Stories in the ‘Life in the Southwest’ category …

Lady Luck Decides Town Council Winner In Arizona

Tuesday, June 16th, 2009

(Cave Creek, AZ) Cave Creek, Ariz., is the kind of bedroom community where there are more saguaro cactuses than people. When last month’s Town Council race ended in a two-way tie, Mayor Vincent Francia thought it should be settled cowboy-style: “The two candidates would assemble downtown Cave Creek at High Noon and go at it with paintballs.” Instead they turned to Arizona law, which says tied local elections may be determined by chance: rolling dice, flipping a coin or cutting cards. Listen here.

This story aired on NPR’s Morning Edition.

Going Car-Free in a Car Crazy Society

Monday, April 27th, 2009

(Phoenix, AZ) The cars we drive pump out a lot of pollution. The average car puts out about 10,000 pounds of carbon dioxide every year. So whenever we drive, we’re adding to the global warming problem. To cut down on that pollution, there are some people who are giving up their cars altogether. They’re joining a movement called the “World Carfree Network.” Rene Gutel reports on one of their members. Listen here.

This story aired on The Environment Report.

A Cartoonist Looks Beyond Newspapers

Tuesday, March 17th, 2009

(Phoenix, AZ) Tony Carrillo went to his first national cartooning convention when he was 26 years old. Wandering around the convention floor, Carrillo was in awe of the cartooning heavyweights in his midst. Rene Gutel reports on the cartoonist behind the nationally syndicated strip F Minus. Listen here.

This story aired on NPR’s Day to Day and KJZZ.

The Mass Transit Paradox

Tuesday, February 24th, 2009

(Phoenix, AZ) So with the government’s $787 billion stimulus plan now approved, a lot of folks in state and local government are thinking about the federal dollars that’ll float their way soon. Some mayors are especially eyeing the $8.4 billion for public transit. Rene Gutel looks at who wants to spend what. Listen here.

This story was produced for The Environment Report.

Obama to share mortgage payment plan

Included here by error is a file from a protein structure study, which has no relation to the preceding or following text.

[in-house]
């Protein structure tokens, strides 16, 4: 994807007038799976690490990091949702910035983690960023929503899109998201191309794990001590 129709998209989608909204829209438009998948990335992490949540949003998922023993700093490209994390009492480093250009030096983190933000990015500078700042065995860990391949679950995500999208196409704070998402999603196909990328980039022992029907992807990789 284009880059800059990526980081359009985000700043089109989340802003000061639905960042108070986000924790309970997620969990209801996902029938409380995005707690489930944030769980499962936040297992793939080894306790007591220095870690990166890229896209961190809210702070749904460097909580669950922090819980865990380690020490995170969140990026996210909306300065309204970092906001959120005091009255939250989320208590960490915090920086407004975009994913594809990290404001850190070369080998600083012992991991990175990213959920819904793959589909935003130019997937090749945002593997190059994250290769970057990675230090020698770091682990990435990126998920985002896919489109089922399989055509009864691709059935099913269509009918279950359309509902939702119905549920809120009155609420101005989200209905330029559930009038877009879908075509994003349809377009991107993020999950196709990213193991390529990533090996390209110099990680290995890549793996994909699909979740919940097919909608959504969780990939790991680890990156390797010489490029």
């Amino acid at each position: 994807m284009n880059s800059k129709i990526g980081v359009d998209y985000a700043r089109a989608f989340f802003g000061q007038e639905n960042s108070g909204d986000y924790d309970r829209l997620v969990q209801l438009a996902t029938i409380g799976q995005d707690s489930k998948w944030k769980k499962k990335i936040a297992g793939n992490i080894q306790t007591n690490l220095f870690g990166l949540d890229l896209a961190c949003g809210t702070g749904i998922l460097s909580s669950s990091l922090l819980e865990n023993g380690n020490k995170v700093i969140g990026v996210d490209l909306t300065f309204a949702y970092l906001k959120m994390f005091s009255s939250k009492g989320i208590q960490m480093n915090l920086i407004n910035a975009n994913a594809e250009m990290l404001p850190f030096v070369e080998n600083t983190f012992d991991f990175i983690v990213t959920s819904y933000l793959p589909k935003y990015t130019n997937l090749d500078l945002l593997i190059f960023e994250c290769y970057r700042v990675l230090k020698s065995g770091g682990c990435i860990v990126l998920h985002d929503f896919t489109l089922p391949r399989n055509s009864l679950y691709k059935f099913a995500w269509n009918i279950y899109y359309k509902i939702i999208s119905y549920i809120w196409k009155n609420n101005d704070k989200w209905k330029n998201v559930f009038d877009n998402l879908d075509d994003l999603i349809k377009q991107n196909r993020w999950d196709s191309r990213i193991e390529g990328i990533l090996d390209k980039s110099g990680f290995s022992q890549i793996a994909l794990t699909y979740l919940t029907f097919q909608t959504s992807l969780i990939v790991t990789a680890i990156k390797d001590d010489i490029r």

Wednesday, February 18th, 2009

(Phoenix, AZ) President Obama is in Phoenix today speaking to homeowners about his plan to help those who are struggling reduce their mortgage payments. But some skeptics worry about what the plan will cost. Rene Gutel reports. Listen here.

This story aired on Marketplace.

The Get-Tough Sheriff of Maricopa County

Friday, February 13th, 2009

(Phoenix, AZ) Joe Arpaio of Maricopa County in Arizona calls himself the “toughest sheriff in America.” Much of what he does is controversial and critics say he rarely makes a move without alerting the media. Arpaio not only advocates for local law enforcement of the nation’s immigration laws, he practices it. His latest move is to house “criminal aliens” in their own area of the outdoor jail known as Tent City. Listen here.

This story aired on NPR’s Latino USA.

Students Protest Arizona Education Cuts

Wednesday, January 28th, 2009

(Phoenix, AZ) Students from across Arizona are demonstrating Wednesday at the state Capitol against budget reductions in education funding. Some of their professors canceled classes to allow them to attend the protest. Listen here.

This story aired on NPR’s All Things Considered.

Home Loan Program Benefits Rural Families

Wednesday, January 28th, 2009

(Buckeye, AZ) Even though the country is in the midst of a financial crisis, it’s still possible to buy a house with no money down. A relatively small but growing number of Americans are turning to an obscure home loan program backed by the U.S. Department of Agriculture. Listen here.

This story aired on NPR’s Morning Edition.

Retailers Try Catering To Immigrants

Thursday, January 15th, 2009

(Phoenix, AZ) Big chain stores have started catering to immigrants in a major way. They’re hiring sales clerks who speak different languages, offering childcare for family-oriented shoppers and stocking international brands of electronics to attract immigrants. Listen here.

This story aired on NPR’s Day to Day.

Phoenix Gets Light Rail

Monday, December 29th, 2008

(Phoenix, AZ) Phoenix opened its first light-rail line over the weekend. The 20-mile line begins in the suburb of Mesa, goes through Tempe to downtown, ending in North Phoenix. The project is the culmination of more than a decade of planning and a $1.4 billion budget. Listen here.

This story aired on NPR’s All Things Considered.